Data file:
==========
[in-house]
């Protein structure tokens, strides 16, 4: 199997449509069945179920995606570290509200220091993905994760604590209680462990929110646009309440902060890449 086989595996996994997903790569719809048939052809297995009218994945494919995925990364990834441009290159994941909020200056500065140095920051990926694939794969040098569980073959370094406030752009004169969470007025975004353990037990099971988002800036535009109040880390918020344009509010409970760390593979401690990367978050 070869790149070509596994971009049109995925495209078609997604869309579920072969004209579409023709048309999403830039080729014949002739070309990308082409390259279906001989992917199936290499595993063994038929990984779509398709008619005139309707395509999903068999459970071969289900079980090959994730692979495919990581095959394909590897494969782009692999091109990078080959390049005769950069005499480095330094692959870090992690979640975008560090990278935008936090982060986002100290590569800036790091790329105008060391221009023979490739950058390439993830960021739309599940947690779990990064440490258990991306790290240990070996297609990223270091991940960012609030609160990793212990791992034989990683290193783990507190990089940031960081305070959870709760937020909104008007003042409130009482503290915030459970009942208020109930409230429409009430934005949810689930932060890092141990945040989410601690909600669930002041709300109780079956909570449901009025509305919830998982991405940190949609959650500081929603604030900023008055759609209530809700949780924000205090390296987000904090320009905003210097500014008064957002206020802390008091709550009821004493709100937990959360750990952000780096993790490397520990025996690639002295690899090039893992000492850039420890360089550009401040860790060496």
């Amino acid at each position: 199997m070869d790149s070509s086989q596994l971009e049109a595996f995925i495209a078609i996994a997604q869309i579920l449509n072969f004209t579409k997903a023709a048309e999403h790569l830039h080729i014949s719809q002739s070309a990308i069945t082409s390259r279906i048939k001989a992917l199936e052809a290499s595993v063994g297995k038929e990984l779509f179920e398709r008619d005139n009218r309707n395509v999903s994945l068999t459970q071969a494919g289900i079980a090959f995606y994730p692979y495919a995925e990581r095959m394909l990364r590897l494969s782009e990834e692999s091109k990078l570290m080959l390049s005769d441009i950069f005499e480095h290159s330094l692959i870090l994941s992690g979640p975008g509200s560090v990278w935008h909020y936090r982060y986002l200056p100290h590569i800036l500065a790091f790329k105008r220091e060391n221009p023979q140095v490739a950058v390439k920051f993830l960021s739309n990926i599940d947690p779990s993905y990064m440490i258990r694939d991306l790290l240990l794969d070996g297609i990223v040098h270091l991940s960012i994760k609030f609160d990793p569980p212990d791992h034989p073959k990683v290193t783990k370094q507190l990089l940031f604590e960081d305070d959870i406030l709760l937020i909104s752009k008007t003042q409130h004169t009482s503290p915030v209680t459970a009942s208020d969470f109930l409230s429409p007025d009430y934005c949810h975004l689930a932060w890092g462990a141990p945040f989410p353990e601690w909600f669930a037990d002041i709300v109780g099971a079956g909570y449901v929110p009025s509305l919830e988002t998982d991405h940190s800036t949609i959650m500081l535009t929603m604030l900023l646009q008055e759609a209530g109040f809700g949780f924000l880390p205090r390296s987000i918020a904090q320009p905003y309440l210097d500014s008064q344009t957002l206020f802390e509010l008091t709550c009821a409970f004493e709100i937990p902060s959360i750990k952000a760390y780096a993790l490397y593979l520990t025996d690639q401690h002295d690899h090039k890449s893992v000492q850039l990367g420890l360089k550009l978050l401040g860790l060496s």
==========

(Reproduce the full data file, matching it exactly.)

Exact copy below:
[in-house]
């Protein structure tokens, strides 16, 4: 199997449509069945179920995606570290509200220091993905994760604590209680462990929110646009309440902060890449 086989595996996994997903790569719809048939052809297995009218994945494919995925990364990834441009290159994941909020200056500065140095920051990926694939794969040098569980073959370094406030752009004169969470007025975004353990037990099971988002800036535009109040880390918020344009509010409970760390593979401690990367978050 070869790149070509596994971009049109995925495209078609997604869309579920072969004209579409023709048309999403830039080729014949002739070309990308082409390259279906001989992917199936290499595993063994038929990984779509398709008619005139309707395509999903068999459970071969289900079980090959994730692979495919990581095959394909590897494969782009692999091109990078080959390049005769950069005499480095330094692959870090992690979640975008560090990278935008936090982060986002100290590569800036790091790329105008060391221009023979490739950058390439993830960021739309599940947690779990990064440490258990991306790290240990070996297609990223270091991940960012609030609160990793212990791992034989990683290193783990507190990089940031960081305070959870709760937020909104008007003042409130009482503290915030459970009942208020109930409230429409009430934005949810689930932060890092141990945040989410601690909600669930002041709300109780079956909570449901009025509305919830998982991405940190949609959650500081929603604030900023008055759609209530809700949780924000205090390296987000904090320009905003210097500014008064957002206020802390008091709550009821004493709100937990959360750990952000780096993790490397520990025996690639002295690899090039893992000492850039420890360089550009401040860790060496």
């Amino acid at each position: 199997m070869d790149s070509s086989q596994l971009e049109a595996f995925i495209a078609i996994a997604q869309i579920l449509n072969f004209t579409k997903a023709a048309e999403h790569l830039h080729i014949s719809q002739s070309a990308i069945t082409s390259r279906i048939k001989a992917l199936e052809a290499s595993v063994g297995k038929e990984l779509f179920e398709r008619d005139n009218r309707n395509v999903s994945l068999t459970q071969a494919g289900i079980a090959f995606y994730p692979y495919a995925e990581r095959m394909l990364r590897l494969s782009e990834e692999s091109k990078l570290m080959l390049s005769d441009i950069f005499e480095h290159s330094l692959i870090l994941s992690g979640p975008g509200s560090v990278w935008h909020y936090r982060y986002l200056p100290h590569i800036l500065a790091f790329k105008r220091e060391n221009p023979q140095v490739a950058v390439k920051f993830l960021s739309n990926i599940d947690p779990s993905y990064m440490i258990r694939d991306l790290l240990l794969d070996g297609i990223v040098h270091l991940s960012i994760k609030f609160d990793p569980p212990d791992h034989p073959k990683v290193t783990k370094q507190l990089l940031f604590e960081d305070d959870i406030l709760l937020i909104s752009k008007t003042q409130h004169t009482s503290p915030v209680t459970a009942s208020d969470f109930l409230s429409p007025d009430y934005c949810h975004l689930a932060w890092g462990a141990p945040f989410p353990e601690w909600f669930a037990d002041i709300v109780g099971a079956g909570y449901v929110p009025s509305l919830e988002t998982d991405h940190s800036t949609i959650m500081l535009t929603m604030l900023l646009q008055e759609a209530g109040f809700g949780f924000l880390p205090r390296s987000i918020a904090q320009p905003y309440l210097d500014s008064q344009t957002l206020f802390e509010l008091t709550c009821a409970f004493e709100i937990p902060s959360i750990k952000a760390y780096a993790l490397y593979l520990t025996d690639q401690h002295d690899h090039k890449s893992v000492q850039l990367g420890l360089k550009l978050l401040g860790l060496s």